When many people hear about global warming, it conjures images of the world’s temperature getting just a little warmer. NASA’s website asserts, “the average global temperature on Earth has increased by about 0.8° Celsius (1.4° Fahrenheit) since 1880. Two-thirds of the warming has occurred since 1975, at a rate of roughly 0.15-0.20°C per decade.”

An increase of 1.4° Fahrenheit does not seem extreme. Actually, it seems relatively mild. Unfortunately, that is not how global warming works. We do not experience a slightly mild increase in temperature worldwide. We experience, instead, extremes in climate change. However, when added together they result in an average temperature increase of only 0.8° Celsius (1.4° Fahrenheit) across the Earth’s surface.

Cyclical events, such as night, day, change of seasons, precipitation patterns, can fluctuate significantly on a local basis. However, the global temperature depends on how much energy the Earth receives from the Sun, minus the amount it radiates back into space. The amount of energy the Earth receives from the Sun is almost constant over the course of a single year, but does vary significantly with the 11-year sunspot solar cycle. For the most part, the amount of energy the Earth receives from the Sun is predictable. However, the amount of energy radiated by the Earth depends on the chemical composition of the atmosphere, and that is what is causing global warming. The chemical composition of the atmosphere is changing, particularly the increasing amount of heat-trapping greenhouse gases such as carbon dioxide (CO2). It is the increase in greenhouse gases that is causing the Earth’s temperature to rise. Some refer to this phenomenon as the “greenhouse effect.”   

One or two degrees (Fahrenheit) average temperature change may not appear like a big deal, but historically a one- to two-degree drop was all it took to plunge the Earth into the Little Ice Age. Likewise, a one to two degrees increase is now causing the sea level to rise. The sustained increase in temperature between 1880 and 2009 caused the sea level to increase an average of eight inches. The measured sea level increase on the United States East Coast and the Gulf of Mexico is even higher by several inches. Since 1993, the average annual rate of global sea level rise is accelerating. This increase in the average sea level is largely due to melting ice at the polar caps and the thermal expansion (i.e., expansion due to heat) of the ocean. If the current trend continues, recent studies project sea level increases from six to twenty feet by 2100. While six feet sounds manageable, it would represent a loss of land mass for the United States equal to Massachusetts. If the sea level increase is twenty feet, the United States coastline would be unrecognizable and the land loss would equal 48,000 square miles, displacing five percent of the United States population. The same would be true of all countries that border the world’s oceans. While there is still debate regarding how much the sea will rise, none argues the contrary.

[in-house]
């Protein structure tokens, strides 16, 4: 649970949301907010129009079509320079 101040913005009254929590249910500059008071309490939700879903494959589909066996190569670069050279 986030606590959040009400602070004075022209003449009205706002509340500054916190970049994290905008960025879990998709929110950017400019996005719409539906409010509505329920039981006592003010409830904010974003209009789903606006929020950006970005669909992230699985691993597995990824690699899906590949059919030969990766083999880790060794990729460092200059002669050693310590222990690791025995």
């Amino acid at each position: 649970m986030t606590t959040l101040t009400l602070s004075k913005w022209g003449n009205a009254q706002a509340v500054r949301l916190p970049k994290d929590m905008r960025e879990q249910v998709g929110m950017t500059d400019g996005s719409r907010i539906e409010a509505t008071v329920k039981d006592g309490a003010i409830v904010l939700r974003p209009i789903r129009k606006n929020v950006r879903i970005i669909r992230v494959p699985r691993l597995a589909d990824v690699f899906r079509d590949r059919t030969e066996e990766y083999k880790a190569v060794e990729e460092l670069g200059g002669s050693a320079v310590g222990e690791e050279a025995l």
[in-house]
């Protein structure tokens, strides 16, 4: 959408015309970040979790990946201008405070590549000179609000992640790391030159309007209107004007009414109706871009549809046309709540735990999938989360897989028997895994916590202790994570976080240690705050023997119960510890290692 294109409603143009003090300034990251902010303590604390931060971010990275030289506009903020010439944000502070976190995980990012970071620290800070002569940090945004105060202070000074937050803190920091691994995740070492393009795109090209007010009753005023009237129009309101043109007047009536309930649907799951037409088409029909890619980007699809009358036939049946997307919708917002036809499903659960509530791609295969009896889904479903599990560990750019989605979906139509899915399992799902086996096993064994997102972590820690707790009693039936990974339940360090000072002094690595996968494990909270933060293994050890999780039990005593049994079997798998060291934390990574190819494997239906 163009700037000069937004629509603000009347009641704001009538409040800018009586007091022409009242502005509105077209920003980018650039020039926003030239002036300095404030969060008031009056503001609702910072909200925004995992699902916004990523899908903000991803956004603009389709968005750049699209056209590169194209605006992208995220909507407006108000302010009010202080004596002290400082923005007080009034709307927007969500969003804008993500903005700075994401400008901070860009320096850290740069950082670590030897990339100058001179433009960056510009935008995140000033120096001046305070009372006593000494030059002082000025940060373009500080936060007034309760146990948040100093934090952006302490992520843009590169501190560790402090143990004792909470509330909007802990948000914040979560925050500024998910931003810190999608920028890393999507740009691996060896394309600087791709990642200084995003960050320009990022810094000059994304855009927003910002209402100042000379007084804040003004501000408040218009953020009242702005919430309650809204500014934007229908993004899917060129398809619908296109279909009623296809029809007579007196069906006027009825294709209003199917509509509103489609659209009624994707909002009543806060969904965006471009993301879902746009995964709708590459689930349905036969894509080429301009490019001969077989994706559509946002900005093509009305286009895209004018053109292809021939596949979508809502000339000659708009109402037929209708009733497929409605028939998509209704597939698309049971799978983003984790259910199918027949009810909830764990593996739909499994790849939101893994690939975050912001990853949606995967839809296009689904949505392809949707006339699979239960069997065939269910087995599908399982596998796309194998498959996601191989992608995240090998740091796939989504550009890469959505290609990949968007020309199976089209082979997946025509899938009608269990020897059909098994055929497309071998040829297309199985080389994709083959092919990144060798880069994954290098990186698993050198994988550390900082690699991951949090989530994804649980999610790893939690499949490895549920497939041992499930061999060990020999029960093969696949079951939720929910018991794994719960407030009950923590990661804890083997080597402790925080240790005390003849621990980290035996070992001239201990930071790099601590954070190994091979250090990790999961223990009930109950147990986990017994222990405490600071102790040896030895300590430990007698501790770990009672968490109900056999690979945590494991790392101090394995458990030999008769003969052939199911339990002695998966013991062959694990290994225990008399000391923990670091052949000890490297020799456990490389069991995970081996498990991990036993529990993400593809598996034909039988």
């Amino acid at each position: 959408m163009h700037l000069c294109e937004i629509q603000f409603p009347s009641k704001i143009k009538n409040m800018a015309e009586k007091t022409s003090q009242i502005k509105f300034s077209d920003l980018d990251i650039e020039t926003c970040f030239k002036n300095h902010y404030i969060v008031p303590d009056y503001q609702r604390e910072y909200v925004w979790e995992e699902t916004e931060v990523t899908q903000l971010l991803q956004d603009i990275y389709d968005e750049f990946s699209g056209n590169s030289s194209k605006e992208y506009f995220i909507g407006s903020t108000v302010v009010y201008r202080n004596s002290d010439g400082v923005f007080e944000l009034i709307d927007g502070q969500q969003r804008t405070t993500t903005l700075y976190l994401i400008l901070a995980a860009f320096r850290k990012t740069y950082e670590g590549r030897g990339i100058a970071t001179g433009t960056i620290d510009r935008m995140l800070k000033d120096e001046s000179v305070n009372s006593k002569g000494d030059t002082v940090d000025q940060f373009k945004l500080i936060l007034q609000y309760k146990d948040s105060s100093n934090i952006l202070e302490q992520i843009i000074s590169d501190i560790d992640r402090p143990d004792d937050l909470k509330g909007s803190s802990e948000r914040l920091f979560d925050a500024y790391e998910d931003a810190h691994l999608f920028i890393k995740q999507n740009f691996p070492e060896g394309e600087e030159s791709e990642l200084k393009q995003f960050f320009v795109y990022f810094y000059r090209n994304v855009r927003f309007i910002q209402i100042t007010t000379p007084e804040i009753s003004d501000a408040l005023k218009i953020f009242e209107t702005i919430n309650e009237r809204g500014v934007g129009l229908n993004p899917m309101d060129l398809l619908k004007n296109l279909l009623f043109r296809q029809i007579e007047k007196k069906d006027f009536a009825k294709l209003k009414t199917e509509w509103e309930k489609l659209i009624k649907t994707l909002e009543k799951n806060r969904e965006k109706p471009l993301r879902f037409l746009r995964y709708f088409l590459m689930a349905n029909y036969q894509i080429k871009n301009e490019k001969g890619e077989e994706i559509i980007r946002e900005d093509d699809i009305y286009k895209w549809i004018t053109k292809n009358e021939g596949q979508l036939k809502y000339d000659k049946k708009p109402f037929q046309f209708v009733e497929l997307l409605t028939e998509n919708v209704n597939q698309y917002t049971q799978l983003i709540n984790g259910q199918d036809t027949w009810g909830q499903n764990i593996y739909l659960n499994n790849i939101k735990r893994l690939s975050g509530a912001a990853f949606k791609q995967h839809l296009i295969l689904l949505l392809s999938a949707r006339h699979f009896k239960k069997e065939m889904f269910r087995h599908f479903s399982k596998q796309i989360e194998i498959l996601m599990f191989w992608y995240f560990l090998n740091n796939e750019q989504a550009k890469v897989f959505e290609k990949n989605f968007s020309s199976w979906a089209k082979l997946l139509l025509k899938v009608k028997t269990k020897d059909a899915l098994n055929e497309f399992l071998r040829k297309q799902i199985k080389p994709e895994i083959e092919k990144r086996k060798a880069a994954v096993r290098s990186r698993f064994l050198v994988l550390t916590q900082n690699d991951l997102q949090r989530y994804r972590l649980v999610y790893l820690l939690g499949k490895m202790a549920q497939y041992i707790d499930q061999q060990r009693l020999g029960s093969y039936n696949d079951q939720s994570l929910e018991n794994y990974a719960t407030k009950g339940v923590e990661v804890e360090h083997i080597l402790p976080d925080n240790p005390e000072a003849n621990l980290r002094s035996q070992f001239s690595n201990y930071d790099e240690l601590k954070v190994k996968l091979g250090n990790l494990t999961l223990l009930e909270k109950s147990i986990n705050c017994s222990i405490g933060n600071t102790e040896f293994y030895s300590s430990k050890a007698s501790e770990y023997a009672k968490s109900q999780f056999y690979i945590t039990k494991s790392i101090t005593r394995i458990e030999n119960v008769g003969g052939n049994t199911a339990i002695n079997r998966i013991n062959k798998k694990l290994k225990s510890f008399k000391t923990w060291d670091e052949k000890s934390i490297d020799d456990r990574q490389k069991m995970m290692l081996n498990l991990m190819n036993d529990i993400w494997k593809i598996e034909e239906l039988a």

In addition, according to the World Health Organization (WHO), seven million people die each year from prolonged exposure to air pollution directly caused by burning fossil fuels. In highly industrialized urban areas, each breath could be equivalent to puffing on a cigarette. We humans may find a way to engineer around this toxic environment by using special air and water filters in our homes, cars, and workplaces. However, numerous species will not be as fortunate. In fact, experts predict that one-fourth of Earth’s species will be heading toward extinction by 2050. By 2100, those same experts warn that humanity may face extinction.

There is little doubt that human activity is playing a significant role in global warming. NASA reports carbon dioxide levels have increased nearly 38 percent as of 2009 and methane levels have increased 148 percent since the 1750 Industrial Revolution. Indeed, for most of the 20th century, atmospheric carbon dioxide averaged in the mid 200 parts per million (ppm). Today, NASA reports it is over 400 ppm and it is on a trajectory that continues to increase.  

Where does all this carbon dioxide come from? The preponderance of evidence argues climate change, air pollution, and acid rain results from burning fossil fuels to power the machines of modern civilization. If you live in modern society, everything you use relies on fossil fuels, in one form or another. For example, consider any product. Fossil fuels may be essential for powering the machines that make the product, be a critical ingredient in the product, and/or be necessary to ship the product to market.

Unless we change the current trajectory of increasing greenhouse gasses, expect climatic disasters, including storms, heat waves, floods, and droughts. Currently, California and Arizona are experiencing scorching temperatures. Tomorrow, wherever you are, it may be your turn to experience a climatic disaster.

Fixing global warming first requires we recognize it is a reality and attributable to human activity. Although many fossil fuel phase-out initiatives are taking place at the state and local levels, in reality, we are a nation unprepared for the inevitable. Some nations, like Sweden, do have a plan to fade out fossil fuels. Most, though, ignore the risks. However, we all share the same planet. When the climate passes the tipping point, it will affect everyone. When air pollution becomes an even more potent killer, it will not discriminate. It will affect everyone.

This is not a political issue or a matter of opinion. It is a scientific issue and a matter of life and death.